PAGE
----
As the Internet of Things continues its march towards encompassing everything, the questions regarding consumer trust and security remain at the top of the list. And while the demands of the connected society are unlikely to see a drop in the number of IoT-enabled devices coming to the consumer market, there is a growing expectation that device vendors will realize that easily exploitable security loopholes need to be closed.
Over the last five years, the number of connected devices has risen at a staggering rate, with the consensus being that malicious actors see IoT-enabled devices as the best way to spread chaos through unprotected firmware. The number of connected devices is expected to breach the 20 billion mark by 2023, and there are well-founded concerns that the IoT will remain a perfect portal for hackers.
Let's not forget that the Mirai botnet generated global headlines after it used millions of IoT-enabled (and unprotected) devices such as home routers and security cameras to launch a dedicated denial of service attack in 2016. As a result of this unprecedented breach, most of the U.S. East Coast was without access to the internet for several hours.
Despite the warnings, the majority of holes remain open.
A recent survey of 950 IT decision makers by digital security provider Germalto said that around 48 percent of companies can detect if one of their IoT devices suffers a breach, with 59 percent seeking clarification as to who is responsible for protecting IoT. Some have even called for governments to be involved, irrespective of the fact that numerous countries have announced regulations that are specific to IoT security.
"Given the increase in the number of IoT-enabled devices, it's extremely worrying to see that businesses still can't detect if they have been breached," said Jason Hart, CTO, Data Protection at Germalto. in a press release. "With no consistent regulation guiding the industry, it's no surprise the threats – and, in turn, vulnerability of businesses – are increasing."
On the plus side, there are signs that the industry wants to improve both consumer confidence in IoT devices and the security of the devices themselves. This takes on added significance when you factor in the possibility that more than one trillion devices could be internet-enabled in the not-so-distant future.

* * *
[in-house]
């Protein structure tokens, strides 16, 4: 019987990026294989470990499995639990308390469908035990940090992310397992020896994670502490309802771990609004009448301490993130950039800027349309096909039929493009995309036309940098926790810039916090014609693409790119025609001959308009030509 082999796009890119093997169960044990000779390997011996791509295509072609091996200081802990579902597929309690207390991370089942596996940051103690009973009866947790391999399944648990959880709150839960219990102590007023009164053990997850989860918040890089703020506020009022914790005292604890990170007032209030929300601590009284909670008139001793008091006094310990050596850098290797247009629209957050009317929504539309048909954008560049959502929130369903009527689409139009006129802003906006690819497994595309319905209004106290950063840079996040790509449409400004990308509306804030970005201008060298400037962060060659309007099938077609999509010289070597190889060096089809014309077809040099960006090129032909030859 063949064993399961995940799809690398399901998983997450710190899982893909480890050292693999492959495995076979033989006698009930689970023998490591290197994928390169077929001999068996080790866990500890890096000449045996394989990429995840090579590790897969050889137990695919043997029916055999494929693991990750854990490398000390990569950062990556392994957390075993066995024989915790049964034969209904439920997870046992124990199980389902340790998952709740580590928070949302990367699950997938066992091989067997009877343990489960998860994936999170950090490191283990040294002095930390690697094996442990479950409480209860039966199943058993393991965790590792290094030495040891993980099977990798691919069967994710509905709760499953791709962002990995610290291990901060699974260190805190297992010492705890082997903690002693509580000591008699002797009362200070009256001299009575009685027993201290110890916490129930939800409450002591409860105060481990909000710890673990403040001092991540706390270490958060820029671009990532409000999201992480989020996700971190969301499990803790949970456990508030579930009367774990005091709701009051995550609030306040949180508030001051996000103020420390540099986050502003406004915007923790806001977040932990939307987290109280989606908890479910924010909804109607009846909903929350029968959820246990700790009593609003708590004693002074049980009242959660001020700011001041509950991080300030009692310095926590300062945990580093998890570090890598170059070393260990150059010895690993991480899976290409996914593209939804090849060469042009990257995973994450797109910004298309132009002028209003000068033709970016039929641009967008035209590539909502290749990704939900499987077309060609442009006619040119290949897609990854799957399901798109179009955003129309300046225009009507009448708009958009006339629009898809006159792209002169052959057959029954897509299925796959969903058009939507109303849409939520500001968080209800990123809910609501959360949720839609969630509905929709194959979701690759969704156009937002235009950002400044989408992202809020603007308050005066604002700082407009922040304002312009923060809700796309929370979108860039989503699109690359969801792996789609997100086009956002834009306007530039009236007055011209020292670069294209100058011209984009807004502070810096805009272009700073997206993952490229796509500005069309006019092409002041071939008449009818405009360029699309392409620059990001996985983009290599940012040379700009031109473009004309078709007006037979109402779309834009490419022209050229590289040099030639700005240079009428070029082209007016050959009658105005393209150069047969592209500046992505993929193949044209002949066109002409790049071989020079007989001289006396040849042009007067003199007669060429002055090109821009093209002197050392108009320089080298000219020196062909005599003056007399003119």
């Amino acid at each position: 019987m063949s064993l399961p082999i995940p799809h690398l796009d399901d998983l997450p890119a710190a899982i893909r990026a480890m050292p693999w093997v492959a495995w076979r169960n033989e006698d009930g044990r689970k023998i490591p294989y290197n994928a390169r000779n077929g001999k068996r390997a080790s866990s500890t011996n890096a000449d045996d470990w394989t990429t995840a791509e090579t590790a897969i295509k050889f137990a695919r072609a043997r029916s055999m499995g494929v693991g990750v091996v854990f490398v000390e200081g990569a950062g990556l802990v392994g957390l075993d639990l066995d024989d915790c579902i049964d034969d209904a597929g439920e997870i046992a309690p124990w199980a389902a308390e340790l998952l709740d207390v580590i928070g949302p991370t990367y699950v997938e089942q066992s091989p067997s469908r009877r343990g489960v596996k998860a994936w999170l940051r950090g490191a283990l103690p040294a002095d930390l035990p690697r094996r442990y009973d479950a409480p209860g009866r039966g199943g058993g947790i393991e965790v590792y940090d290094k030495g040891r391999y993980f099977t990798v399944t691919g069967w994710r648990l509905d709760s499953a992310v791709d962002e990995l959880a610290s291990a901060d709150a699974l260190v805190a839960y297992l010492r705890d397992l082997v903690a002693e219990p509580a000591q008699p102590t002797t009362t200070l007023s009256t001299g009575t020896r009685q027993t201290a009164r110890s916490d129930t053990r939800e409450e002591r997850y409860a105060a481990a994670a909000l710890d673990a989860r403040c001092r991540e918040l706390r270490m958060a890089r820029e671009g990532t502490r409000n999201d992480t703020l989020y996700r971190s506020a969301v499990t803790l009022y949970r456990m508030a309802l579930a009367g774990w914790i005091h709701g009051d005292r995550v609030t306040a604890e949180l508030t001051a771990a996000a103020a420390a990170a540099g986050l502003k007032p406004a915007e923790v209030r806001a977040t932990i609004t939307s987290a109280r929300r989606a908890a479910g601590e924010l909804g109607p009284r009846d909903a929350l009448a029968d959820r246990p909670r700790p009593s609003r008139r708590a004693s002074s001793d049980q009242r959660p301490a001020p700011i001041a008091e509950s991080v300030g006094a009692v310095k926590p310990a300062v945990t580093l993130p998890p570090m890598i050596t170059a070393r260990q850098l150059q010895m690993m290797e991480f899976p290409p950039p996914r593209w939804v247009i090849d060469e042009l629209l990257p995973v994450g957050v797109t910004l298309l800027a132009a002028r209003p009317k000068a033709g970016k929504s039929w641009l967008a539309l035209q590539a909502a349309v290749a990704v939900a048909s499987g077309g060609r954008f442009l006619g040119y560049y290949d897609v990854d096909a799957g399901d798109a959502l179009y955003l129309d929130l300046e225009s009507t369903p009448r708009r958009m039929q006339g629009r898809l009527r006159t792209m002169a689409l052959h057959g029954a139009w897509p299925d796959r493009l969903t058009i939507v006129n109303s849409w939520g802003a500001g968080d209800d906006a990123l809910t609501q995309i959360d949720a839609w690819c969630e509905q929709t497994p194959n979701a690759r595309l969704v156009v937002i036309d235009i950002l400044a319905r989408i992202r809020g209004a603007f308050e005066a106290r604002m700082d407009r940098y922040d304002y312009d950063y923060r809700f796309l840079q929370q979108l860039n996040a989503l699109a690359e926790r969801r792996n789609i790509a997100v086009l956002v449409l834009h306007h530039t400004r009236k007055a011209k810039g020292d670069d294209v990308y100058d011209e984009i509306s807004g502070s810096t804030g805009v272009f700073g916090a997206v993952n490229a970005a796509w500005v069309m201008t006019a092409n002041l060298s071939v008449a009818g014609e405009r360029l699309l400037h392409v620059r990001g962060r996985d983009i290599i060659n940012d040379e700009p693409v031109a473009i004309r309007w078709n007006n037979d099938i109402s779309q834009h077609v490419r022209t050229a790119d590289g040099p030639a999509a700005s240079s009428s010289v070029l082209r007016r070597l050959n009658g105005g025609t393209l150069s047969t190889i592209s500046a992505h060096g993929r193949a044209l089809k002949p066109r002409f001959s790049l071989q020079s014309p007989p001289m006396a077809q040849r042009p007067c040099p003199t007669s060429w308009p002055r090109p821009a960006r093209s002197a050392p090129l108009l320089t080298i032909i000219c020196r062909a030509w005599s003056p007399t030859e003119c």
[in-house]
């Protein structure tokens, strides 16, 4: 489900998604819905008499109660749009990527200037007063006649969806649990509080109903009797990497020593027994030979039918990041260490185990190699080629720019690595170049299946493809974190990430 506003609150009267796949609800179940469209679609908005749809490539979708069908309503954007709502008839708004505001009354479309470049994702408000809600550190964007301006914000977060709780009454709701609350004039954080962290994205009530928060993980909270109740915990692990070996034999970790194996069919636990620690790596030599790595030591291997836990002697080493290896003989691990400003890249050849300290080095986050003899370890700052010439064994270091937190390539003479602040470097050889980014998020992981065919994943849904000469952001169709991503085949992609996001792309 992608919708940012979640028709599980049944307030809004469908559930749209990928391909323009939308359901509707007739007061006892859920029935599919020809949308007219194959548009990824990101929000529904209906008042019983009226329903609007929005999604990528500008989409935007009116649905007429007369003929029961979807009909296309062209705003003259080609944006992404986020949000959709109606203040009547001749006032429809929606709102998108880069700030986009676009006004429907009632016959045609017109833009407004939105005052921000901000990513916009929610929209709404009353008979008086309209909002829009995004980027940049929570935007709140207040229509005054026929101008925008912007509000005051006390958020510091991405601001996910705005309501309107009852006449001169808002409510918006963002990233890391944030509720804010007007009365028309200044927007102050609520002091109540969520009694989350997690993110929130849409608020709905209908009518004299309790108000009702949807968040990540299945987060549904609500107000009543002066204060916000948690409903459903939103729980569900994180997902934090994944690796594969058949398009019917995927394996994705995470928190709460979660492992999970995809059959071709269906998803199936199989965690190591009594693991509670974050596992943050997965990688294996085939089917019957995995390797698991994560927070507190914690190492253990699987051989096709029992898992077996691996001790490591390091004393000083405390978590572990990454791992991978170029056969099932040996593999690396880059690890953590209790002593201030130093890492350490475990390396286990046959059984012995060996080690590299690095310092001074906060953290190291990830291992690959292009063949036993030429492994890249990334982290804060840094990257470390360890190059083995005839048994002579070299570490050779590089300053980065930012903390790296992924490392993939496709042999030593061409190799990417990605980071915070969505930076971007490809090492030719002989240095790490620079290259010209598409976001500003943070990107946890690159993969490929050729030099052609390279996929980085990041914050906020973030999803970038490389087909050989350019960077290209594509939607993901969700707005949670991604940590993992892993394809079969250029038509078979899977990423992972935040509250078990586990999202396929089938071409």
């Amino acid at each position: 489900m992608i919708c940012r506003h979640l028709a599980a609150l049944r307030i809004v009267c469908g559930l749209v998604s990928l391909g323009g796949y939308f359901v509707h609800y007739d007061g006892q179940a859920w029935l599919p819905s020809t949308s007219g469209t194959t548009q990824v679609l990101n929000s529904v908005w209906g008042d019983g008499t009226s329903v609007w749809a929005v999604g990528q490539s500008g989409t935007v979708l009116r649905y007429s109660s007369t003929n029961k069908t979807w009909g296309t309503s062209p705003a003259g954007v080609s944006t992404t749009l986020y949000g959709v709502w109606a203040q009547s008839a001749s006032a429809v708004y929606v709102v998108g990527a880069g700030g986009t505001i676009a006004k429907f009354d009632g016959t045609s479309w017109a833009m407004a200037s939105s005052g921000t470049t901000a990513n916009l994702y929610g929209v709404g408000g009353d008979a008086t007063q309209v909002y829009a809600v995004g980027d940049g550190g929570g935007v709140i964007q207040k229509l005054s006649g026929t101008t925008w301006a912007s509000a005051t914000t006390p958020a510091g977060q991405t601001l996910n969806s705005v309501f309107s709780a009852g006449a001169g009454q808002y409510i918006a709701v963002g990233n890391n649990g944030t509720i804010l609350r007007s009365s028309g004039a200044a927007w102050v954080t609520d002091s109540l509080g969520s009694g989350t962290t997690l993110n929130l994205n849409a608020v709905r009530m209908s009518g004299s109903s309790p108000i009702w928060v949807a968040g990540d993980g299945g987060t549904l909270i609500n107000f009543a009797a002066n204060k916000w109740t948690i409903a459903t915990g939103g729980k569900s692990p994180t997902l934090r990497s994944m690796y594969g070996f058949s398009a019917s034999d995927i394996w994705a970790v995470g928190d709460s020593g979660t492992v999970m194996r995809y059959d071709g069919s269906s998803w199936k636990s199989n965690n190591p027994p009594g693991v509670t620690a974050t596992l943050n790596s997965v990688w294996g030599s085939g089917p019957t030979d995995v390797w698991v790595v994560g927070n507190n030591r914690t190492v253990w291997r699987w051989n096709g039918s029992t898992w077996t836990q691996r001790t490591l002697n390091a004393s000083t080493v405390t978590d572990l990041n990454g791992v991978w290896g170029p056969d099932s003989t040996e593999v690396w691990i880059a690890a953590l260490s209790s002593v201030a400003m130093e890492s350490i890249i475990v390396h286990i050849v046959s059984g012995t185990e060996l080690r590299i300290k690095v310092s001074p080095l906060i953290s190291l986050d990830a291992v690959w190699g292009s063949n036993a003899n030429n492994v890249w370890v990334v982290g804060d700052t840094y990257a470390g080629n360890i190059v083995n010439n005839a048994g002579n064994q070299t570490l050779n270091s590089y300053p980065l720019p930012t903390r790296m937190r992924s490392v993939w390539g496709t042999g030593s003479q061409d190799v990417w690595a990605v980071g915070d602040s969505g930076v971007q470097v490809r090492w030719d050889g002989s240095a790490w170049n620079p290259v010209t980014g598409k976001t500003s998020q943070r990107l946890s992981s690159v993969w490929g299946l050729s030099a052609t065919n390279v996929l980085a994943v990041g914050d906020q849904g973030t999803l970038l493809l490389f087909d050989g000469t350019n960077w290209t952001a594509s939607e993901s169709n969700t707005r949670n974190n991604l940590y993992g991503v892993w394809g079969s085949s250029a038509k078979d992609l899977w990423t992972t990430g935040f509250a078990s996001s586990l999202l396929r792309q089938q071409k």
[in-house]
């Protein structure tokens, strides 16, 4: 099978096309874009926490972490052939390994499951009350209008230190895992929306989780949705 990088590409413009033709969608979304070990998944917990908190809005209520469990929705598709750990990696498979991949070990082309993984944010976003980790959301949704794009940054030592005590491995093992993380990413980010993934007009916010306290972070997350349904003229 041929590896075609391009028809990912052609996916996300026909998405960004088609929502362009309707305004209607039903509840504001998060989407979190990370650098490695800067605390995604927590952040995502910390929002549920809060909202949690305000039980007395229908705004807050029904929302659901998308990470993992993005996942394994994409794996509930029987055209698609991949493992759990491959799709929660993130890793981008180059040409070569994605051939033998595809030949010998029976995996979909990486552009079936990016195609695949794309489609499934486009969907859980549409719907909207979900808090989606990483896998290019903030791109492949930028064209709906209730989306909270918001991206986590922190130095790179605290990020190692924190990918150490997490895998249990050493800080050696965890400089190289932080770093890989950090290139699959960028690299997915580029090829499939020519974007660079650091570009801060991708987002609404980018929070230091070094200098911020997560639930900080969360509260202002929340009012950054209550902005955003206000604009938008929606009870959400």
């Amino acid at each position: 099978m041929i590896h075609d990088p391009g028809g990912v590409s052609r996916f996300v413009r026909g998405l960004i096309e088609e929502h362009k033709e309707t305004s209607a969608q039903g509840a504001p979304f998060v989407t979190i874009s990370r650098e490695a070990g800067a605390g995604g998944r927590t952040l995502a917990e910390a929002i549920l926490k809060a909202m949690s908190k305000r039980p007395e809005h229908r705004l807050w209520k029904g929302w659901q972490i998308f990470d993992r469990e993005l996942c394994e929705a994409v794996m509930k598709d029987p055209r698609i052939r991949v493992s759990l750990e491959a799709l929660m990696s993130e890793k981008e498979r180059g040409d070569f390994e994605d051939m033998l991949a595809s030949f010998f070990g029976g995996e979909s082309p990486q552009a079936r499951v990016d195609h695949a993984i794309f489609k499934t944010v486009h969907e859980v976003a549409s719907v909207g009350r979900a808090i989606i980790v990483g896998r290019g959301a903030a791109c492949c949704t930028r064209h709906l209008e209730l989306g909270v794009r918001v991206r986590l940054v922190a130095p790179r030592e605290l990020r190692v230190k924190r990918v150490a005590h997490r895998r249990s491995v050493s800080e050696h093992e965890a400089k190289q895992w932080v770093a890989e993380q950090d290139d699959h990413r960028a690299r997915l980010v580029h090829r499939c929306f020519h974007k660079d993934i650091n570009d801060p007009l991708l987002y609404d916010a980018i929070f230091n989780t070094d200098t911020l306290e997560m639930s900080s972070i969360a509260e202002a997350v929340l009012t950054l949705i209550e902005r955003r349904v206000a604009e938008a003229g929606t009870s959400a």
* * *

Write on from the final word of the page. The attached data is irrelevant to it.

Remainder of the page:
VentureBeat reported that chip processor ARM has joined forces with security lab Brightsight to launch a comprehensive approach to IoT security testing called PSA Certified. According to the news source, the testing will allow device makers to get security assurance that relates to the level of robustness required. For example, a smart device sensor might have a lower threat level in the home than, say, an industrial plant and PSA Certified will provide consumers with the assurance that this device has been independently tested before it reaches the marketplace.
"With a trillion connected devices, we will need to build trust and implement the right security," said Chet Babla, vice president of engineering at Arm, in a press briefing. "This is available now for silicon vendors, operating system vendors, and original equipment manufacturers (OEMs). Several are already certified at level one now. Trust is going to be essential for digital information."
In addition to the ARM/Brightsight partnership, researchers at IBM are working on a virtual patch that could provide IoT vendors with advance detection of threats. According to TechExplore, the patch – which is still in the research phase – has the potential to be a game changer in the security landscape. Rather than developing a single-use solution, the research team wanted to reduce the amount of time that developers spend on applying security patches after a vulnerability is discovered, with the ultimate aim of stopping a malicious act before it has a chance to wreak havoc.
"How do you test the ability to patch ahead of threat discovery? The answer is simple: we go back in time," said lead researcher Fady Copty. "We used old versions of the applications for the data generation phase, trained the model using this data, and tested the models on threats found years later and documented in the CVE database. This gave us amazing results in ahead-of-threat patching, where the model was able to predict threats found only years later."
Time will tell if these two projects help plug the IoT security gaps. At the very least, they could give the vendors and, by association, the consumer more confidence in their connected devices.
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